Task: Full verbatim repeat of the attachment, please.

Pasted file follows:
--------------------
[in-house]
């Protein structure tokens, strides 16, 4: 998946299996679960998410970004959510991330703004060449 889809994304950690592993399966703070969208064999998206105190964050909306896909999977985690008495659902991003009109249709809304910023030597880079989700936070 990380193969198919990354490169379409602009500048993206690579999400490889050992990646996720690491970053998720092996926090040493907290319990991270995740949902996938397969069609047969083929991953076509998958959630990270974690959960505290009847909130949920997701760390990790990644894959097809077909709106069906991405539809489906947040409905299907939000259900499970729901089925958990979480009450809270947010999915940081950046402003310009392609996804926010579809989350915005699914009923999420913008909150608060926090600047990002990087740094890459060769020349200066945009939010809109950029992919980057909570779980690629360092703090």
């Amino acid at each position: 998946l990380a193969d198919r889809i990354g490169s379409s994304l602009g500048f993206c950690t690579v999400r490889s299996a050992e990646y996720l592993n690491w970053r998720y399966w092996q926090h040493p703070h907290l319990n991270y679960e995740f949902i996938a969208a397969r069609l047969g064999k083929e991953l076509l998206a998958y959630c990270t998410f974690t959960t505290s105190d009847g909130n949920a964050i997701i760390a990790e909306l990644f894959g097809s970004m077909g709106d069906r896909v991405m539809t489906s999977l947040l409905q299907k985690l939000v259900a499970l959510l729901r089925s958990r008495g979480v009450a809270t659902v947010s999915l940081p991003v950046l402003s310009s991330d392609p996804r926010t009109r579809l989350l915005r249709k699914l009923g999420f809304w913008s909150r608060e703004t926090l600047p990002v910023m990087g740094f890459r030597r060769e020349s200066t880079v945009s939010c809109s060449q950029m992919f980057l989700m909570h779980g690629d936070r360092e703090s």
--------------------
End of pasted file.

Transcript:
[in-house]
């Protein structure tokens, strides 16, 4: 998946299996679960998410970004959510991330703004060449 889809994304950690592993399966703070969208064999998206105190964050909306896909999977985690008495659902991003009109249709809304910023030597880079989700936070 990380193969198919990354490169379409602009500048993206690579999400490889050992990646996720690491970053998720092996926090040493907290319990991270995740949902996938397969069609047969083929991953076509998958959630990270974690959960505290009847909130949920997701760390990790990644894959097809077909709106069906991405539809489906947040409905299907939000259900499970729901089925958990979480009450809270947010999915940081950046402003310009392609996804926010579809989350915005699914009923999420913008909150608060926090600047990002990087740094890459060769020349200066945009939010809109950029992919980057909570779980690629360092703090």
């Amino acid at each position: 998946l990380a193969d198919r889809i990354g490169s379409s994304l602009g500048f993206c950690t690579v999400r490889s299996a050992e990646y996720l592993n690491w970053r998720y399966w092996q926090h040493p703070h907290l319990n991270y679960e995740f949902i996938a969208a397969r069609l047969g064999k083929e991953l076509l998206a998958y959630c990270t998410f974690t959960t505290s105190d009847g909130n949920a964050i997701i760390a990790e909306l990644f894959g097809s970004m077909g709106d069906r896909v991405m539809t489906s999977l947040l409905q299907k985690l939000v259900a499970l959510l729901r089925s958990r008495g979480v009450a809270t659902v947010s999915l940081p991003v950046l402003s310009s991330d392609p996804r926010t009109r579809l989350l915005r249709k699914l009923g999420f809304w913008s909150r608060e703004t926090l600047p990002v910023m990087g740094f890459r030597r060769e020349s200066t880079v945009s939010c809109s060449q950029m992919f980057l989700m909570h779980g690629d936070r360092e703090s």